A Warning Sign in Falling Dangerous Product Notifications
A leading London law firm sees trouble rather than good news in a sharp drop in the number of "dangerous product" notifications reported in 2011 by member state authorities to the European Commission's Rapid Alert System for Non-Food Products, known as the RAPEX system. The notifications fell by almost 22 percent, from 1,979 reported on the RAPEX website in 2010 to 1,552 in 2011, the firm Hogan Lovells reported March 16.
"This data may be the first sign of a slowdown in the level of product safety enforcement activity by authorities across Europe. This is a concern for both consumers and legitimate businesses, because properly targeted enforcement action is needed to ensure rogue traders who deliberately bypass safety regulations, and who therefore put consumers at risk, are kept out of the market," said Rod Freeman, a partner in the firm's product liability practice. "The ongoing global financial crisis has hit government resources at all levels, and this is a sign that budget cutbacks across Europe may be starting to undermine objectives to keep EU markets free of rogue traders marketing dangerous products."
Hogan Lovells is one of the top-grossing law firms in the world, with about $1.66 billion in revenue in 2011, according to The American Lawyer magazine.
"Having witnessed, for the last eight years, a year-on-year increase in the number of RAPEX notifications, it was somewhat unexpected to see such a significant drop in numbers over the last year," Senior Associate Claire Taylor added."“The 2010 figures can probably partly be explained by the somewhat unusually large number of notifications that year for clothing and textiles, which was largely the result of specific EU-led initiatives in 2009 targeting products containing DMF, and dangerous cords and drawstrings in children's clothing. However, although the number of RAPEX notifications made during 2010 was certainly a record high, the 2011 figures are also lower than those reported in 2009 (1,680 notifications). The 2011 figures do therefore suggest that we are witnessing a slowing down in the trend of dangerous product notifications."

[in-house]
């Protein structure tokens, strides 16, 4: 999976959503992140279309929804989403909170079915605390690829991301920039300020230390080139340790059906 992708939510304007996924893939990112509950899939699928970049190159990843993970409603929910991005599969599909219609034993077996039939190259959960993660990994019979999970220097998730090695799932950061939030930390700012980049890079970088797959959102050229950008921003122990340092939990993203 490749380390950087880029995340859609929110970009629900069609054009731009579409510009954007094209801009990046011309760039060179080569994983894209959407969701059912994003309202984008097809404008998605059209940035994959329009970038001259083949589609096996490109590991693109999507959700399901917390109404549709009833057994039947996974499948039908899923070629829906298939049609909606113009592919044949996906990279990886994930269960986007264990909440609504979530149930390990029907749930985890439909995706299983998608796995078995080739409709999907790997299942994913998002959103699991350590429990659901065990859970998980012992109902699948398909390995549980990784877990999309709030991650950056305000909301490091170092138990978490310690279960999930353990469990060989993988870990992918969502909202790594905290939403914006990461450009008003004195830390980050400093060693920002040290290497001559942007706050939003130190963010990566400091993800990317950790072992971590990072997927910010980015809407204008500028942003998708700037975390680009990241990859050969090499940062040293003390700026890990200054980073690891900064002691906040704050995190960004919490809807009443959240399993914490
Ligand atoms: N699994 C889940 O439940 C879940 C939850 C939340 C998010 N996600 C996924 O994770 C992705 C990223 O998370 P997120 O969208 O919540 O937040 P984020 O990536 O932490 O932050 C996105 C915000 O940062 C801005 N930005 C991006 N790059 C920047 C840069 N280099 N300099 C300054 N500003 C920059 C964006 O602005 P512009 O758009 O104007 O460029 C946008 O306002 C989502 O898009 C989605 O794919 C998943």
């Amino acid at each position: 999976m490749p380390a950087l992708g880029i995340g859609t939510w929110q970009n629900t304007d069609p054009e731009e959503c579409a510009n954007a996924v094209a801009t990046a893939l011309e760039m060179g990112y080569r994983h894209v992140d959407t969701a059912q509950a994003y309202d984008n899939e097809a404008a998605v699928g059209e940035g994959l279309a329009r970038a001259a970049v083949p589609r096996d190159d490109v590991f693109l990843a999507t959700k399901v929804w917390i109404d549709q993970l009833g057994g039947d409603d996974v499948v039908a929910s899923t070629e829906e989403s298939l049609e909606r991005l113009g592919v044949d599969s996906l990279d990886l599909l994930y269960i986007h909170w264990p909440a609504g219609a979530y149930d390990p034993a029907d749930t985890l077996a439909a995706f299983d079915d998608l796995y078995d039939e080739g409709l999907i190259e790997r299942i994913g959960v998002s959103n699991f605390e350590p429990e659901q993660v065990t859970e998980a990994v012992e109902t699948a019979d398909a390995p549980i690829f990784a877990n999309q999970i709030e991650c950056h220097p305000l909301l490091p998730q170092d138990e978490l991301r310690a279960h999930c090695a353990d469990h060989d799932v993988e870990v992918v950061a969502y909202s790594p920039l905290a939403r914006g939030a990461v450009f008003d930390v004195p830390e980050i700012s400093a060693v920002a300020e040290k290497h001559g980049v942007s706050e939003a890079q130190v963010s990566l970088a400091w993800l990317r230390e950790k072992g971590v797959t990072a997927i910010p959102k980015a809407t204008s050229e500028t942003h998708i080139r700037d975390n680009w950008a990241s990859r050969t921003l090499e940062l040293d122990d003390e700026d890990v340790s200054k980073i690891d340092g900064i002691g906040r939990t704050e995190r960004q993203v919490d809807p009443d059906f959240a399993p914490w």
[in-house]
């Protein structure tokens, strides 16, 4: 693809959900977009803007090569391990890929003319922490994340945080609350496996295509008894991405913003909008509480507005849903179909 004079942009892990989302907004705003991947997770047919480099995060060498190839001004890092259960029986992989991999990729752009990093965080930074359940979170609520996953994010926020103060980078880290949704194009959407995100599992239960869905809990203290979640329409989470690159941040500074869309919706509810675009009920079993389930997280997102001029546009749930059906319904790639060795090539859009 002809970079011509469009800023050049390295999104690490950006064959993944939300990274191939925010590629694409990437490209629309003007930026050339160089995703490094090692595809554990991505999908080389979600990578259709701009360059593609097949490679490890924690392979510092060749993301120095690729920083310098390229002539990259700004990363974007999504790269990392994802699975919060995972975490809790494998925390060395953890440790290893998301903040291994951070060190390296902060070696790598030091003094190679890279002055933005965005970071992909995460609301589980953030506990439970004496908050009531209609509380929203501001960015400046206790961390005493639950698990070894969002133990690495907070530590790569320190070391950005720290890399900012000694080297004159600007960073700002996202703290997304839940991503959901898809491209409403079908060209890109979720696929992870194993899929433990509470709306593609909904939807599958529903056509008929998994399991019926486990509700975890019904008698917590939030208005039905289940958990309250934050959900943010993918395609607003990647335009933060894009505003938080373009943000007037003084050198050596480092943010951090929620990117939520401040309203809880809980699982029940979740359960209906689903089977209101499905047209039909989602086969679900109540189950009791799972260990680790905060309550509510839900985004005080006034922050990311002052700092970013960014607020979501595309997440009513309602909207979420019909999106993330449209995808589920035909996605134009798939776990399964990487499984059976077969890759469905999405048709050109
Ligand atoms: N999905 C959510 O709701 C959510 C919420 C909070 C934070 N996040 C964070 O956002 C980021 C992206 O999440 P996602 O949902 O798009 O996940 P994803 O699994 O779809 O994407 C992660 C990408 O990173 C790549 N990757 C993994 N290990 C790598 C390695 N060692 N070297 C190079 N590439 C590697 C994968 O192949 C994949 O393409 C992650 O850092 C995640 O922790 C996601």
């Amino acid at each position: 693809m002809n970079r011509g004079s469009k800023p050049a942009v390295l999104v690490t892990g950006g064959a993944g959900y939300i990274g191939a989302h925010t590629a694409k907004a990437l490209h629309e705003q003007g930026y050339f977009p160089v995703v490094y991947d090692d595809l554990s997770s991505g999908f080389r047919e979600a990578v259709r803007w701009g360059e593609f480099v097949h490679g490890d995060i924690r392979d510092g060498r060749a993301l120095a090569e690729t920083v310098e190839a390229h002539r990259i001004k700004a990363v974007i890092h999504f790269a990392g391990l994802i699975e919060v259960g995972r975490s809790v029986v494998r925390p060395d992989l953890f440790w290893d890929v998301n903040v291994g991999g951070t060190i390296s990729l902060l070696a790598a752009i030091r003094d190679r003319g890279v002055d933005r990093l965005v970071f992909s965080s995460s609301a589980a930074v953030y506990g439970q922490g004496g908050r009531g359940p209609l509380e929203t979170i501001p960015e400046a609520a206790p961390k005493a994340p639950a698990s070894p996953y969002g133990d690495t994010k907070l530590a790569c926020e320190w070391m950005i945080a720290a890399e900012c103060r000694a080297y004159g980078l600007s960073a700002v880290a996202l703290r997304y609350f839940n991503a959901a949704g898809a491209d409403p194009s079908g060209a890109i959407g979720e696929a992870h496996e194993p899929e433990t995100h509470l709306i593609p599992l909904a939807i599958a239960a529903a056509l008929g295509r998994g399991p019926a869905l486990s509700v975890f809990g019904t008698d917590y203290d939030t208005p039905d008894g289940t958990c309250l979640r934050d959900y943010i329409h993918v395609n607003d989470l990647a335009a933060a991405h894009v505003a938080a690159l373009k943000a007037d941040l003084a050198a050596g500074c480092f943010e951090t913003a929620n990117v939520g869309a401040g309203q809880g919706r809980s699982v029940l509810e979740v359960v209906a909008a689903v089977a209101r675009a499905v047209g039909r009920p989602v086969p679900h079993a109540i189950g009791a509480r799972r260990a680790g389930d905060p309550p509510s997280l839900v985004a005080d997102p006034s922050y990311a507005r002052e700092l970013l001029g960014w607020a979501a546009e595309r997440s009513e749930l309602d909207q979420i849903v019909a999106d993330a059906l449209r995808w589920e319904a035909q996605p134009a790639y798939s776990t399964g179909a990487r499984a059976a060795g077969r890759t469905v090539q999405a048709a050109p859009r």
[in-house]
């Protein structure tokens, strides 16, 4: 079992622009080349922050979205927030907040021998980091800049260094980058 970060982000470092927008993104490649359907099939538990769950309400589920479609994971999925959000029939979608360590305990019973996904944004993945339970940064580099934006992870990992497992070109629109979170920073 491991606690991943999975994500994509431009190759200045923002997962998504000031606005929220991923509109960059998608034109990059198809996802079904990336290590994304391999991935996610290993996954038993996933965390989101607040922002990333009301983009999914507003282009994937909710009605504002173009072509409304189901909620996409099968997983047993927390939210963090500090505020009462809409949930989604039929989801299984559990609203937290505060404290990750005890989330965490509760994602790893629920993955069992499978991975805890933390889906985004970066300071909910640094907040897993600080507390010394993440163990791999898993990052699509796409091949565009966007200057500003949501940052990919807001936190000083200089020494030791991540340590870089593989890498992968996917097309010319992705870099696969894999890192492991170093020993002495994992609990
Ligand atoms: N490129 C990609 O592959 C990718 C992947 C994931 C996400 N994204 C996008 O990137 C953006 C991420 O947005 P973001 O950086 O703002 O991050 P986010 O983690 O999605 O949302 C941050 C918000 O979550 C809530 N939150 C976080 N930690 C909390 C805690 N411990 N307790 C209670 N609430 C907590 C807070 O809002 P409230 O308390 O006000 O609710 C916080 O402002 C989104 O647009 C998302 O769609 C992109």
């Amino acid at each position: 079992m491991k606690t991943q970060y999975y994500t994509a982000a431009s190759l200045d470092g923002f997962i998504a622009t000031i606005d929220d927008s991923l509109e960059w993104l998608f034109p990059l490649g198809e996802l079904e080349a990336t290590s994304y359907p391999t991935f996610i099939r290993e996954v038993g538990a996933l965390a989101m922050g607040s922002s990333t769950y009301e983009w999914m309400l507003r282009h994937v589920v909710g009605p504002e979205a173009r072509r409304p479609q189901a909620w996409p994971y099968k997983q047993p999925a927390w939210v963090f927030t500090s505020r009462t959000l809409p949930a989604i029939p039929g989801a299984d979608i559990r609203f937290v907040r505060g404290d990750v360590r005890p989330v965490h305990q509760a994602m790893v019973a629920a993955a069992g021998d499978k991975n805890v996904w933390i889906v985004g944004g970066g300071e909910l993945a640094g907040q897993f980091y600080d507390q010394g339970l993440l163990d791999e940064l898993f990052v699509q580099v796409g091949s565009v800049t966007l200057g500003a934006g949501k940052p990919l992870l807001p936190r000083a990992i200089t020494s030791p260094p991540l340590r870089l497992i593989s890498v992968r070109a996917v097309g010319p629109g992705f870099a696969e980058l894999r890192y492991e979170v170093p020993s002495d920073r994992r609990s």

They noted the European Commission recently published new guidelines to help companies conduct product recalls or other corrective actions to deal with unsafe products. "Corrective Action Guide: Guidelines for Businesses to manage Product Recalls & Other Corrective Actions" was created by PROSAFE (the Product Safety Enforcement Forum of Europe) in consultation with various stakeholders, and Hogan Lovell worked closely with PROSAFE in drafting them.
"These guidelines have been prepared to provide support to manufacturers and distributors of consumer products in carrying out their practical and legal obligations under EU product safety legislation," said Freeman. "They are important because they will become the primary reference point for businesses when they are trying to undertake consumer product recalls and other actions to deal with dangerous products in the EU."
Posted by Jerry Laws on Mar 26, 2012